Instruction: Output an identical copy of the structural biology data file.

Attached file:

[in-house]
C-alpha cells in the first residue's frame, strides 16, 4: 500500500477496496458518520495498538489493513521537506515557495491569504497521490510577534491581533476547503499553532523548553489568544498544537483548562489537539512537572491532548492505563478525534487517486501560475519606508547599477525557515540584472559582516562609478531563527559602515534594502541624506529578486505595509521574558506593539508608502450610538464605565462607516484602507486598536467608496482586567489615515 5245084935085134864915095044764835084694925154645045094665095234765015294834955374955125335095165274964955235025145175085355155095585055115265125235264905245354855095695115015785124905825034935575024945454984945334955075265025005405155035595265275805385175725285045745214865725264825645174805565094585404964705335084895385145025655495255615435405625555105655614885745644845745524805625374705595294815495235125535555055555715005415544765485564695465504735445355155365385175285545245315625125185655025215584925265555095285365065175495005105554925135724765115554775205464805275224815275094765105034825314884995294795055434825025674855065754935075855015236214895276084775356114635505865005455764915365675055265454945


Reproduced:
[in-house]
C-alpha cells in the first residue's frame, strides 16, 4: 500500500477496496458518520495498538489493513521537506515557495491569504497521490510577534491581533476547503499553532523548553489568544498544537483548562489537539512537572491532548492505563478525534487517486501560475519606508547599477525557515540584472559582516562609478531563527559602515534594502541624506529578486505595509521574558506593539508608502450610538464605565462607516484602507486598536467608496482586567489615515 5245084935085134864915095044764835084694925154645045094665095234765015294834955374955125335095165274964955235025145175085355155095585055115265125235264905245354855095695115015785124905825034935575024945454984945334955075265025005405155035595265275805385175725285045745214865725264825645174805565094585404964705335084895385145025655495255615435405625555105655614885745644845745524805625374705595294815495235125535555055555715005415544765485564695465504735445355155365385175285545245315625125185655025215584925265555095285365065175495005105554925135724765115554775205464805275224815275094765105034825314884995294795055434825025674855065754935075855015236214895276084775356114635505865005455764915365675055265454945